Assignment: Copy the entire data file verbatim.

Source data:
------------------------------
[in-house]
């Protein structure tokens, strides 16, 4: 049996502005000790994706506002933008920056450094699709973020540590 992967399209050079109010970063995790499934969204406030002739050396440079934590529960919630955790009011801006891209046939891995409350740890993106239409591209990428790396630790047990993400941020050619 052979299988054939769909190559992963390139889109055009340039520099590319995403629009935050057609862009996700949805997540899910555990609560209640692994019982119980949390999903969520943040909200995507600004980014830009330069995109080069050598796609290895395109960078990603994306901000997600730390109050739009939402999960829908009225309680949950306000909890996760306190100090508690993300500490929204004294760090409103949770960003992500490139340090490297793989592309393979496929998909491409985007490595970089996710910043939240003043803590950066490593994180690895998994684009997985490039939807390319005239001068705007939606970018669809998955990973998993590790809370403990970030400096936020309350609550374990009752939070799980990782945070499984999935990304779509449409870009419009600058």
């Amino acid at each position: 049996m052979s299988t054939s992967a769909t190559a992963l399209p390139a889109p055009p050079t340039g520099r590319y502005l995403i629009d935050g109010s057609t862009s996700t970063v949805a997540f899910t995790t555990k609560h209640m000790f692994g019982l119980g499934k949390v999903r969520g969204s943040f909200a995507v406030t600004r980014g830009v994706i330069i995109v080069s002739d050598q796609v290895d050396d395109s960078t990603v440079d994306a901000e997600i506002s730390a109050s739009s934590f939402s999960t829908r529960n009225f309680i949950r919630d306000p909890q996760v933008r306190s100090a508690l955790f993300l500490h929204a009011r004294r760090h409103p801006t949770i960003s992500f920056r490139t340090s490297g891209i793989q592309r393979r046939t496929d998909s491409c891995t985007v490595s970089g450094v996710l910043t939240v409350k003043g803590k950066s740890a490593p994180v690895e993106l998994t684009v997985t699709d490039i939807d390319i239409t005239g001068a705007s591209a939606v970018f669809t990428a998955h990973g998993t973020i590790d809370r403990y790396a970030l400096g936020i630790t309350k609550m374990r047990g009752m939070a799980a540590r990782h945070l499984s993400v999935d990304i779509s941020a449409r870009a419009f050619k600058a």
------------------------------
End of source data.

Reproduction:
[in-house]
């Protein structure tokens, strides 16, 4: 049996502005000790994706506002933008920056450094699709973020540590 992967399209050079109010970063995790499934969204406030002739050396440079934590529960919630955790009011801006891209046939891995409350740890993106239409591209990428790396630790047990993400941020050619 052979299988054939769909190559992963390139889109055009340039520099590319995403629009935050057609862009996700949805997540899910555990609560209640692994019982119980949390999903969520943040909200995507600004980014830009330069995109080069050598796609290895395109960078990603994306901000997600730390109050739009939402999960829908009225309680949950306000909890996760306190100090508690993300500490929204004294760090409103949770960003992500490139340090490297793989592309393979496929998909491409985007490595970089996710910043939240003043803590950066490593994180690895998994684009997985490039939807390319005239001068705007939606970018669809998955990973998993590790809370403990970030400096936020309350609550374990009752939070799980990782945070499984999935990304779509449409870009419009600058």
């Amino acid at each position: 049996m052979s299988t054939s992967a769909t190559a992963l399209p390139a889109p055009p050079t340039g520099r590319y502005l995403i629009d935050g109010s057609t862009s996700t970063v949805a997540f899910t995790t555990k609560h209640m000790f692994g019982l119980g499934k949390v999903r969520g969204s943040f909200a995507v406030t600004r980014g830009v994706i330069i995109v080069s002739d050598q796609v290895d050396d395109s960078t990603v440079d994306a901000e997600i506002s730390a109050s739009s934590f939402s999960t829908r529960n009225f309680i949950r919630d306000p909890q996760v933008r306190s100090a508690l955790f993300l500490h929204a009011r004294r760090h409103p801006t949770i960003s992500f920056r490139t340090s490297g891209i793989q592309r393979r046939t496929d998909s491409c891995t985007v490595s970089g450094v996710l910043t939240v409350k003043g803590k950066s740890a490593p994180v690895e993106l998994t684009v997985t699709d490039i939807d390319i239409t005239g001068a705007s591209a939606v970018f669809t990428a998955h990973g998993t973020i590790d809370r403990y790396a970030l400096g936020i630790t309350k609550m374990r047990g009752m939070a799980a540590r990782h945070l499984s993400v999935d990304i779509s941020a449409r870009a419009f050619k600058a």